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Longitude Prize - tech and dementia
But tech giants say there is no market
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A few days ago I found myself following a yellow brick road around the offices of the Alzheimer’s Society in the heart of the City of London. Not a real one, you understand, this was an augmented reality app called Dorothy guiding me to the kitchen or the toilets once I had tapped on a symbol on a tablet computer.
Dorothy is one of the 24 semi-finalists unveiled today in the race for the £4m Longitude Prize on Dementia. They will each be awarded £80,000 to develop their ideas further and then five finalists will battle for the prize which will go to the entry judged to do most to improve the lives of people living with dementia.
The Dorothy app has quite complex origins - it is the brainchild of a Belorussian engineer living in Germany who teamed up with a London clinician, but is being developed by Care City, a non-profit innovation centre which focuses on the health of elderly people.
Ben Williams from Care City told me how the indoor navigation system works: “It uses the camera and motion detectors within a tablet or smartphone to be able to help people to navigate around.” There are two stages - setting up the map, then using it.
Ben and I walked slowly round the corridors of the Alzheimer’s Society building the map, and labelling key locations. Then I tapped on a symbol and used the app to navigate my way to the toilets. The big question is how easy people with dementia will find it to use Dorothy. “We tested it this week with a 93 year old gentleman who hadn't seen it before,” says Ben, “and he found that he could use it within a few seconds.” The Dorothy team plan to use their £80,000 to see whether the app can be useful in locations such as museums.
Among the other semi-finalists are:
iMAGIC - smart glasses with features including facial recognition, helping remind users of the names of people they meet. (Something that sounds like it might make my life easier!)
A.D.A. - a wearable personalised device that tracks daily movements, and can help prevent falls.
AI Interaction Advisor - an interactive voice and text-device that listens to broken speech – a common problem as dementia advances – and speaks aloud the AI’s “repaired” rendition of what the user wanted to say.
DAWN - a lightbulb that uses AI learning patterns to detect deteriorations in behaviour. The bulb can also give reminders to help with daily activities.
Colin Capper of the Alzheimer’s Society, which is funding the prize with Innovate UK, explained to me what they had been looking for from the entries:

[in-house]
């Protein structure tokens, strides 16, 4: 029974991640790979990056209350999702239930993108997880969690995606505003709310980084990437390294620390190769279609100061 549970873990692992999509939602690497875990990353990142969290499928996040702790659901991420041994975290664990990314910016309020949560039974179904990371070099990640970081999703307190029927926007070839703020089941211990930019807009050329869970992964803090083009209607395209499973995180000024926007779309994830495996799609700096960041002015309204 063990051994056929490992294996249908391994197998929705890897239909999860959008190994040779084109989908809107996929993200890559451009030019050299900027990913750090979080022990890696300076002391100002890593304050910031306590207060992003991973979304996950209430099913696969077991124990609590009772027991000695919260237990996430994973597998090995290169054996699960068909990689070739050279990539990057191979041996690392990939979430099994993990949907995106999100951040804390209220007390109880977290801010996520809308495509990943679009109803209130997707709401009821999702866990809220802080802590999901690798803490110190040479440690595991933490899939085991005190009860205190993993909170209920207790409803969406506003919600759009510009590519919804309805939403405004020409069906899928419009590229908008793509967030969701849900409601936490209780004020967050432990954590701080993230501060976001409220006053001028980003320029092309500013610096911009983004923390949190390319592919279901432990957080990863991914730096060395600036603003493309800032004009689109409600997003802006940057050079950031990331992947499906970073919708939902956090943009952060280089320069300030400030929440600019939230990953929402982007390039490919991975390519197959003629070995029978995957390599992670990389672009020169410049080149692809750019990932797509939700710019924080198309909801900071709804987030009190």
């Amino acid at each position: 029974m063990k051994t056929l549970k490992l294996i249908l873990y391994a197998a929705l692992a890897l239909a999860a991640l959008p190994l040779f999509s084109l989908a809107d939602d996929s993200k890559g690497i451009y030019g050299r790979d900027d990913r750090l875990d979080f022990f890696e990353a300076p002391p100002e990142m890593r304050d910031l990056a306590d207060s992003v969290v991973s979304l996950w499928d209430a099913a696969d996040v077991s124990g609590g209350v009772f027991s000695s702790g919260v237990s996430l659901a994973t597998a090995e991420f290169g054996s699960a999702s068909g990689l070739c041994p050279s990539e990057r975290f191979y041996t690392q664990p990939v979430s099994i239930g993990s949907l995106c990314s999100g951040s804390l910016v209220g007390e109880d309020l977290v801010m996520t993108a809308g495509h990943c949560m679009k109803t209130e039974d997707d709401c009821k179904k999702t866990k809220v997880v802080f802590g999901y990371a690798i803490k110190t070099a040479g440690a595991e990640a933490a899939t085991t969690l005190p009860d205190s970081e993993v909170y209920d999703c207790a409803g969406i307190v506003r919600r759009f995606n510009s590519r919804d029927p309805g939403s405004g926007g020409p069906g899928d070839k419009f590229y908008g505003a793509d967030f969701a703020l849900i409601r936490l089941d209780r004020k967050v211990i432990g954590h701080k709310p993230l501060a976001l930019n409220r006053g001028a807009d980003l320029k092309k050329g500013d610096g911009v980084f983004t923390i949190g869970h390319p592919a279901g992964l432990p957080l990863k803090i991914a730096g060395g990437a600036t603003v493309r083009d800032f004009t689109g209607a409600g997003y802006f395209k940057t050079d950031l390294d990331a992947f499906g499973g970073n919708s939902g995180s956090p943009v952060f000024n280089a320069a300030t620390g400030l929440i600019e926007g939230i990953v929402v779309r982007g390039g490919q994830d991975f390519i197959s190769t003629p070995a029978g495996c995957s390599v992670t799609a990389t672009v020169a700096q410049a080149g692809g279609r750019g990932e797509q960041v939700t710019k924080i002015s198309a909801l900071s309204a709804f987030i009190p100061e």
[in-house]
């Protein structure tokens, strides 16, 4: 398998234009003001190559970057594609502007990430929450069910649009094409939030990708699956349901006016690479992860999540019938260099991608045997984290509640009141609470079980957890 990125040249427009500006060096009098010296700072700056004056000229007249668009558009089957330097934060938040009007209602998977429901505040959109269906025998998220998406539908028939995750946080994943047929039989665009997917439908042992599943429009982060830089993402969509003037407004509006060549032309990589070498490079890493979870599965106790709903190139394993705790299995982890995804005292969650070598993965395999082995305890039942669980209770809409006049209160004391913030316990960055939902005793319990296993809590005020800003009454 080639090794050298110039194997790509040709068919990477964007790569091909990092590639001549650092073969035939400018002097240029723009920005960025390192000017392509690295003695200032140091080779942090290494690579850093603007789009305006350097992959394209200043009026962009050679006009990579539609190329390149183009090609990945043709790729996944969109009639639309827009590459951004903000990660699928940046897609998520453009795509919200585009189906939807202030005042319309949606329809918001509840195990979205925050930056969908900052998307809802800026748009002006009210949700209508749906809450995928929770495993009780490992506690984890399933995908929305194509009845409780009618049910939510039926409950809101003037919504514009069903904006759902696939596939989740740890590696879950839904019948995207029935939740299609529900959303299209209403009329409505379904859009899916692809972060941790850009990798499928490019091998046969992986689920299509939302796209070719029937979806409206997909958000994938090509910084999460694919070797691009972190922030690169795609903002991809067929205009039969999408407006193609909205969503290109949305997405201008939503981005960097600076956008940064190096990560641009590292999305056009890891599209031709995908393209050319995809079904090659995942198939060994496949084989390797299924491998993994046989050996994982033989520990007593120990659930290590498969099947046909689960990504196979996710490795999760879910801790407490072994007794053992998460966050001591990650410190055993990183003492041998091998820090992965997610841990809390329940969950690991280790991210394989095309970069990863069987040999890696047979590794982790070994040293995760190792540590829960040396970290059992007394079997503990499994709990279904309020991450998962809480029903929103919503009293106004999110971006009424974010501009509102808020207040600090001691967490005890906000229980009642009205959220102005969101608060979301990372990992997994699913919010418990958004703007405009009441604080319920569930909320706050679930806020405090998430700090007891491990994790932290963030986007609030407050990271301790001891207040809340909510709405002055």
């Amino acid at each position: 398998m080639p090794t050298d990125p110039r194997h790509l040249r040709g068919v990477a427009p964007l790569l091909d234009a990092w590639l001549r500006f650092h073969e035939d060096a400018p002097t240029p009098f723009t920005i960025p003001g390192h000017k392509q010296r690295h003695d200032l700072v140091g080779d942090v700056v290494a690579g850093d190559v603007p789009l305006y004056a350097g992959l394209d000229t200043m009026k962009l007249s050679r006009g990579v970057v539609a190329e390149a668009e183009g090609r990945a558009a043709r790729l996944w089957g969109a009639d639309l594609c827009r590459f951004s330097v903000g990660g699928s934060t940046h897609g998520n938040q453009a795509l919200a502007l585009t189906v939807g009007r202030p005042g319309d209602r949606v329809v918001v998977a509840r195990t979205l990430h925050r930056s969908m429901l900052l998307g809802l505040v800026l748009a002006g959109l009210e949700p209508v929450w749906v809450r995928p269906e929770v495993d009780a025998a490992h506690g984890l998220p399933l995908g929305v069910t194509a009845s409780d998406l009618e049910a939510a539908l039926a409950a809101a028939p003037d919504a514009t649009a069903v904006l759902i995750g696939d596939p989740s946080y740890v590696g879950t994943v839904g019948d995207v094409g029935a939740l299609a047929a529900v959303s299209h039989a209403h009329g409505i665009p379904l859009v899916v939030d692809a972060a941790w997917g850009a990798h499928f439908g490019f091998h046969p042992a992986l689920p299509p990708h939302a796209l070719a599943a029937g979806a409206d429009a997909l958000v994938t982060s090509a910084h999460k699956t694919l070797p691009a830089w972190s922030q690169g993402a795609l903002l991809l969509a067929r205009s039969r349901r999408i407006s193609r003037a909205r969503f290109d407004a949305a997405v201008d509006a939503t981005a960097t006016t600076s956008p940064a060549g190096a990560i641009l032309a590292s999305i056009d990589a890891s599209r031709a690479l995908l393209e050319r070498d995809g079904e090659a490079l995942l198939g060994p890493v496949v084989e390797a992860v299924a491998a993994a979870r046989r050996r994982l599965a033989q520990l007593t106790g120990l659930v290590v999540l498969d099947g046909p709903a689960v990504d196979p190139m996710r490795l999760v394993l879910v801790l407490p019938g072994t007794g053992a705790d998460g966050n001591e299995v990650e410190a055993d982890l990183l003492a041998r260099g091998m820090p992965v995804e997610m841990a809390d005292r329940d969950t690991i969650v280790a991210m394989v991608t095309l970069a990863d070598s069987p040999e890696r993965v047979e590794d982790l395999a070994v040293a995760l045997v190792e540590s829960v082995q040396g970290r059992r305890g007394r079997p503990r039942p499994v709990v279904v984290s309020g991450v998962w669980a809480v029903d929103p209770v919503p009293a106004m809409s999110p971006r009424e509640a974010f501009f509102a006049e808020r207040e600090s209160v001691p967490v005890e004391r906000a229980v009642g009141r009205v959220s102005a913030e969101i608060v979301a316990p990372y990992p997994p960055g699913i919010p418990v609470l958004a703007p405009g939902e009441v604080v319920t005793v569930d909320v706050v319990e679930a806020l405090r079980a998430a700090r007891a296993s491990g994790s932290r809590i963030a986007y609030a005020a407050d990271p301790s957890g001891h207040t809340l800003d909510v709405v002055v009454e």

”We wanted to see some innovation in technology, we wanted to see a clear articulation of how this would have an impact on people's lives.”
The contest is open to anyone, and entries have come in from around the world - from the UAE, Columbia, Botswana and the USA, from universities, co-operatives or start-up companies. Many feature various forms of AI, with a number of virtual assistants promising to learn about the user and help them to deal with the effects of dementia on their lives.
It struck me that the giant tech companies are pouring huge sums into AI research - so why hadn’t they entered for the Longitude Prize? But Colin Capper told me that a few years ago the Alzheimer’s Society had done some research where it talked to a range of technology and communications companies: “What emerged from that piece of work - surprisingly for me - was that they did not see dementia as a market.”
That seems bizarre given the sheer numbers of people affected by dementia. Perhaps the tech giants think that, as dementia is a progressive disease, there is no point in developing devices for people who, in a few months, may no longer be able to use them. But Capper says the Longitude Prize is all about inventions which will adapt to changing needs:
“It's the idea of being able to compensate for cognitive loss as it happens which is the really exciting potential in this kind of prize. So we've got a number of teams who are thinking about how they create assistants, which are able to, if not predict, then adjust and provide support to people in different ways when their cognitive or functional abilities change.”
Only one idea will win the £1 million first prize but the hope is that the whole four year process and the £3 million in seed funding and development grants going to the 24 semi-finalists will create a dementia innovation network. Perhaps that will persuade the tech giants that there really is a market in improving the lives of the millions of people living with dementia.